Thank you, Ron…
        I was struggling to find words, and you have articulated exactly my thoughts and feelings. The people involved in this conflict (ie Al Quaeda) are as far as we can see, thugs, and do need to be disempowered. But I share your sceptisism as to the Canadian government’s information sharing and motives. Thanks for adding to the discussion.

      • TDJanuary 29, 2013 at 9:37 pm #

        Due to general agreement with the above, at this time Canada should restrict assistance only to “support” & humanitarian aid.

  18. Patricia StrungJanuary 28, 2013 at 2:20 pm #

    this is not our war to fight. It is an internal matter for Mali. Our involvement in this will lead to dire consequences for us here in Canada. In the home grown variety. Leave Canada out of this war.

  19. Gilles FecteauJanuary 28, 2013 at 8:48 am #

    In this case, I believe military intervention is required. You have religious extremist using arms stolen from Libya and forcing their view on civilians.

  20. robertJanuary 28, 2013 at 8:28 am #

    With so much government smokescreened secret deals, corruption, lies, deciet, election fraud, murder on ethnic groups not only in canada, envirnomental destruction etc. we can hardly believe anything that is said as a justification for joining in on another war murdering innnocent people. we are not stupid it is about time to put the corrupt elite behind bars to stop them destroying this planet, you and me.
    murder for humanitarian reasons? it is time the the truth is revieled.
    let us remember lybia:
    http://youtu.be/2zDY3jvcp44

  21. David RamsayJanuary 28, 2013 at 3:49 am #

    If this is a “mission” of the Security Council, does this represent the views the General Assembly? If Canada justifies its involvement under the provisions of Responsibilty to Protect, why did our government not take action after the military coup replaced the democratically elected government and human rights organizations reported the abuse civilians were experiencing? What is the criteria the Canadian government is using to determine whether this is a civil war and which side we should support? What have been the political donations to the Conservative party from the Canadian mining companies involved in Mali? Is invoking the threat of Al Queda involvement serve the same purpose as the “red scare” did……fanning the flames of fear rather than seeking diplomatic solutions? And when will we begin to address the conditions that lead people to seek conflict to resolve them?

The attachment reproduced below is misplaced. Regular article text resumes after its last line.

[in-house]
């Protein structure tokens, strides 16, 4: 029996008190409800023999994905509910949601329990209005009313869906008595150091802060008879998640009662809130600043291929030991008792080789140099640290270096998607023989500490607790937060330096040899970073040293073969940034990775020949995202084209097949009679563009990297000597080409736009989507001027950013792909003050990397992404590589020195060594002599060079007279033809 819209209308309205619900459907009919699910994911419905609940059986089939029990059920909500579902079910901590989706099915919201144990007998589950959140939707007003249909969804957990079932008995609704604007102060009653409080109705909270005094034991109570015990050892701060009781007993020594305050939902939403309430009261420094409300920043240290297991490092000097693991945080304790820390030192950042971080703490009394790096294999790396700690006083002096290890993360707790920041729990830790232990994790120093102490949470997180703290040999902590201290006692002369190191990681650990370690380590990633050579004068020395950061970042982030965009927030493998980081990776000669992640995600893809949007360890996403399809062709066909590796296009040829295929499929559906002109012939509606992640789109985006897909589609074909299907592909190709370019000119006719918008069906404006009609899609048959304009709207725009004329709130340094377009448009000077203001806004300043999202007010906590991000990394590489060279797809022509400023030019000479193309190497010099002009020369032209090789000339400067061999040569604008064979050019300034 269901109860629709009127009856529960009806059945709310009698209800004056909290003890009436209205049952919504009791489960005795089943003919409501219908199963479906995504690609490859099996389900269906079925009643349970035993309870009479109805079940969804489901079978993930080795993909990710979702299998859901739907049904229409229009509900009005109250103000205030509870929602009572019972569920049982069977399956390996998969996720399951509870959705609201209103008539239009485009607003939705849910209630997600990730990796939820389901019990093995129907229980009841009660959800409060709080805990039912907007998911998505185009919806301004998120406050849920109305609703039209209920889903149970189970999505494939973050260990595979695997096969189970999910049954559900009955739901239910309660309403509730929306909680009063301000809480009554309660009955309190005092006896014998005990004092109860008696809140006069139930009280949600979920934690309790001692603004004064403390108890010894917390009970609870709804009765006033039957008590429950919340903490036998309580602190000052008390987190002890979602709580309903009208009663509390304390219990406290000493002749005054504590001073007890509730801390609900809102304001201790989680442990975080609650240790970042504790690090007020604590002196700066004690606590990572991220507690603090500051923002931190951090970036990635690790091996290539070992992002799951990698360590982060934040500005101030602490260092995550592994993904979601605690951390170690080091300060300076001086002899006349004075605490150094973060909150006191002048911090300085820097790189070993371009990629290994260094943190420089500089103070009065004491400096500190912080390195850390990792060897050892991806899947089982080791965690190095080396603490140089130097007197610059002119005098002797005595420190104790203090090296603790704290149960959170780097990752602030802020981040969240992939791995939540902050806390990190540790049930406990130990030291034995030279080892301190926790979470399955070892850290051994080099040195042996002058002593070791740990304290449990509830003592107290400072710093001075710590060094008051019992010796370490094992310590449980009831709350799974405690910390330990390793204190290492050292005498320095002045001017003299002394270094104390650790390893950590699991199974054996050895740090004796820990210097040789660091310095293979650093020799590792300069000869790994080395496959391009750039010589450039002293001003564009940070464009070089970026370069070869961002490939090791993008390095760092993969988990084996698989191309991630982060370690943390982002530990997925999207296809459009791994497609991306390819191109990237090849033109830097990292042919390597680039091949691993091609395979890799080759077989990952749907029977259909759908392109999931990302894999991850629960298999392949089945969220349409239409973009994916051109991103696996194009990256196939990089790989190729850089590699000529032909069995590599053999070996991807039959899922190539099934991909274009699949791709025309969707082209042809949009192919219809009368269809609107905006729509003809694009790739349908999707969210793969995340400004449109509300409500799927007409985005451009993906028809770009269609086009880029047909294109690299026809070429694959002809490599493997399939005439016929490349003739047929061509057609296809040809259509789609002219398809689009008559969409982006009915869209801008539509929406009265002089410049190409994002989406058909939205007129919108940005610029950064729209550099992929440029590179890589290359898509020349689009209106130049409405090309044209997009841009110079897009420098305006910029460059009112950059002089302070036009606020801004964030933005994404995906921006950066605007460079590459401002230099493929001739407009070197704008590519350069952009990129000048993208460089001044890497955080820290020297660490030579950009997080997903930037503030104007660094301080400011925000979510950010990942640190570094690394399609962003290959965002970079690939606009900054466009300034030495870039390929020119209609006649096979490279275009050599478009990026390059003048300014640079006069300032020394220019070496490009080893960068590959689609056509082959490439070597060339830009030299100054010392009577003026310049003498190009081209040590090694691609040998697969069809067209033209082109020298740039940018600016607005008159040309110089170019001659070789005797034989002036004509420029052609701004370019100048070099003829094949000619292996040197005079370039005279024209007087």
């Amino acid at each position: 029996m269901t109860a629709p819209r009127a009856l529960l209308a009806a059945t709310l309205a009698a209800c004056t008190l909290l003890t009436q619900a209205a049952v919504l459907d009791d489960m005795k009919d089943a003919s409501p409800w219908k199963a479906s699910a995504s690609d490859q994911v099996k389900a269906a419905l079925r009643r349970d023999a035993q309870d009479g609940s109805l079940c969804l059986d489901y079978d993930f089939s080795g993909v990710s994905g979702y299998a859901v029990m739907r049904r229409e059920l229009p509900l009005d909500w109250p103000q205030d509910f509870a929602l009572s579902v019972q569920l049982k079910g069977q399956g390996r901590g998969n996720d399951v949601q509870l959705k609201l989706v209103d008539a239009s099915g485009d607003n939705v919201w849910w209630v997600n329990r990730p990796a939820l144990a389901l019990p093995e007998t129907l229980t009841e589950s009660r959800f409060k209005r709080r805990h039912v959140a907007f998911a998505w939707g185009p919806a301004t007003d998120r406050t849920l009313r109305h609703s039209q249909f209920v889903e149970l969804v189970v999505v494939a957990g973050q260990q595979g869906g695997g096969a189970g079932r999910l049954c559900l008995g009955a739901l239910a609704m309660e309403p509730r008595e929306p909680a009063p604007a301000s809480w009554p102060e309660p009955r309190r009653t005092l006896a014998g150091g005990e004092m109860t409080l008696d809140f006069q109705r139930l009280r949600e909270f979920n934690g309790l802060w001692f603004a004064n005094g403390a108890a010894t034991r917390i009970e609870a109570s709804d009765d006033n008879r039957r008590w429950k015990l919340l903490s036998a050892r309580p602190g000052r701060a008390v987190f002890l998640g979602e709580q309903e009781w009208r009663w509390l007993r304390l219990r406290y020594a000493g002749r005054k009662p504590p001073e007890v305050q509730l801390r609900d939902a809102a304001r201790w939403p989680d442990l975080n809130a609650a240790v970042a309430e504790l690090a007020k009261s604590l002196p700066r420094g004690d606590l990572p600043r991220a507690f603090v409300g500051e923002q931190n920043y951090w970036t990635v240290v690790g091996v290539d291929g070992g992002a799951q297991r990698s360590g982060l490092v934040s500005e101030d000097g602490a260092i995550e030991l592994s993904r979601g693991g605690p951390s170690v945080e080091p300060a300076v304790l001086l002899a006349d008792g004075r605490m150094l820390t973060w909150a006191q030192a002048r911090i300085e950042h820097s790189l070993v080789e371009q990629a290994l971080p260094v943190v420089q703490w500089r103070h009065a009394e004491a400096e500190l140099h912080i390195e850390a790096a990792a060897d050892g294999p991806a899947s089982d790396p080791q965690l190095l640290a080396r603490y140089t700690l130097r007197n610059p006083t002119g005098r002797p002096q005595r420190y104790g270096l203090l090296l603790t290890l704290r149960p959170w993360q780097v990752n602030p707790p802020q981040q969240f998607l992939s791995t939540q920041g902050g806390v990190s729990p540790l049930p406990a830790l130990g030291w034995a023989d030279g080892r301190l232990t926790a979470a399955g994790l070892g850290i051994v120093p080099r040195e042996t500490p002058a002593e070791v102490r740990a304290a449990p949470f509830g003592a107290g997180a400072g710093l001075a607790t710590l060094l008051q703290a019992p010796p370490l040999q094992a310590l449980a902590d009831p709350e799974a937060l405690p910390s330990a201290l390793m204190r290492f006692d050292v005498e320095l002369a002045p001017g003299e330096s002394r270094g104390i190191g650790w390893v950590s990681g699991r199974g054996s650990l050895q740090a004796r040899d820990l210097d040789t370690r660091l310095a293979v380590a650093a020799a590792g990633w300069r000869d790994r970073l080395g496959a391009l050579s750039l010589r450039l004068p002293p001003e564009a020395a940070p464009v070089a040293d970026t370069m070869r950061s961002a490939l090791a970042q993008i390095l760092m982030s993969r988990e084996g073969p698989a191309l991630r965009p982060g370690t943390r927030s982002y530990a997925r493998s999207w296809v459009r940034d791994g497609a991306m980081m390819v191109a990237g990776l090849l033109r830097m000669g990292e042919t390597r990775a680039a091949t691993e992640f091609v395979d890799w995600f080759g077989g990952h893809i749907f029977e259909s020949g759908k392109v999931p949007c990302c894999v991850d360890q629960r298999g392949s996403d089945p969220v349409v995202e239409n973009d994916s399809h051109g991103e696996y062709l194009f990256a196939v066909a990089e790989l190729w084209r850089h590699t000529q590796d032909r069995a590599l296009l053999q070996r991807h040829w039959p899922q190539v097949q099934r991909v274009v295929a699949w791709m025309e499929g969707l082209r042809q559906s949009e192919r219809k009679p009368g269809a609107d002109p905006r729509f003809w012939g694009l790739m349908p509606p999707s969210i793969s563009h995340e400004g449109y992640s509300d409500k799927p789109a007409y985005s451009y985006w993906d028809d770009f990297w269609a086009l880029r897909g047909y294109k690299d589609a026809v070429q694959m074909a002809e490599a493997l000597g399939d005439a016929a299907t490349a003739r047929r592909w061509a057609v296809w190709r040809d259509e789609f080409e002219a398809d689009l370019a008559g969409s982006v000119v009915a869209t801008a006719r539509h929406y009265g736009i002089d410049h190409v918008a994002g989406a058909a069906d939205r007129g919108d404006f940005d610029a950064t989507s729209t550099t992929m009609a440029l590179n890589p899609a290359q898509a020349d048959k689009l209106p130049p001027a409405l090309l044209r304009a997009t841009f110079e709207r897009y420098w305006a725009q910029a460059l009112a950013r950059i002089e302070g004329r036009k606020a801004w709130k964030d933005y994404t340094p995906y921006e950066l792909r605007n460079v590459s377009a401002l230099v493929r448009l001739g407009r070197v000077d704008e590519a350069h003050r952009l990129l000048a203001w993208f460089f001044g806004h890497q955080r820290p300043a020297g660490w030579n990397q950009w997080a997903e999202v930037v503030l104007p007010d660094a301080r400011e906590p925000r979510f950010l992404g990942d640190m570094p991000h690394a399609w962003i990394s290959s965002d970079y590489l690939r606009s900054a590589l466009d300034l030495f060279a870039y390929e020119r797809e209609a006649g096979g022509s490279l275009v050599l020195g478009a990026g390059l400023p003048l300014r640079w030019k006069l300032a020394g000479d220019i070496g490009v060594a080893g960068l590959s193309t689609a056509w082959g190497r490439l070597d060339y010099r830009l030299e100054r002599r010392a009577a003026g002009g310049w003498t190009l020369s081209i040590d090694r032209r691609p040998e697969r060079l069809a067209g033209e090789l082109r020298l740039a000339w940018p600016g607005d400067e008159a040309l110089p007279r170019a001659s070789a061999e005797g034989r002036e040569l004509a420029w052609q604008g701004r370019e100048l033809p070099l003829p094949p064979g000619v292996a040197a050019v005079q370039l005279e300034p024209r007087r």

• TDJanuary 29, 2013 at 9:35 pm #

      This is the result of a long history that will not be resolved through Canadian forces involvement; our forces are needed for defense here. —
      Assistance should be restricted to “support & aid” only.

  22. robert korolJanuary 27, 2013 at 8:07 pm #

    Has our governemnt forgotten that we contributed 20% of the 10,000 air stikes on Libya, including its vital infrastructure to support rebels whose centre of opposition to the Gadaffi regime was Benghazi? Recall that it was the hub of opposition to the regime that asked for help from NATO to oust that “dictator” who provided free health care and education to the end of a first degree at university! And, may I add, who provided his people living in the coastal cities of his country the best quality water via an aquaduct system from the south Sahara aquifers in Libya? The result of our bombings being:
    1) we helped to push that country into 3rd World status ($400 billion neede to repair the damges done from the total air strikes – according to a UN report),
    2) untold deaths and injuries to civilians of that country and the deaths of 4 Americans in Benghazi (“thank you very much for your earlier aid of weapons and air strikes!”),
    3) those rebels, many of whom were al Qaeta operatives, are now involved in Mali.

    Bottom line – Sometimes al Qaeta are the “bad guys” (9/11 comes to mind), and other times, (Libya and Syria) they seemingly are “good guys”. Are they now suddenly “bad guys” again?

    Since we do not know who to support in Africa and the Middle East, our government should simply provide humanitarian aid. Let us only be involved militarily when our own country is threatened by outside forces.

    Bob

    • Murray LumleyJanuary 29, 2013 at 12:17 pm #

      This is the best analysis I’ve seen here.

  23. Hector LeisersonJanuary 27, 2013 at 4:11 pm #

    Canada should not get involved in the present conflict in Mali. According to
    Robert Fisk, who has the best credentials for his knowledge of that area, this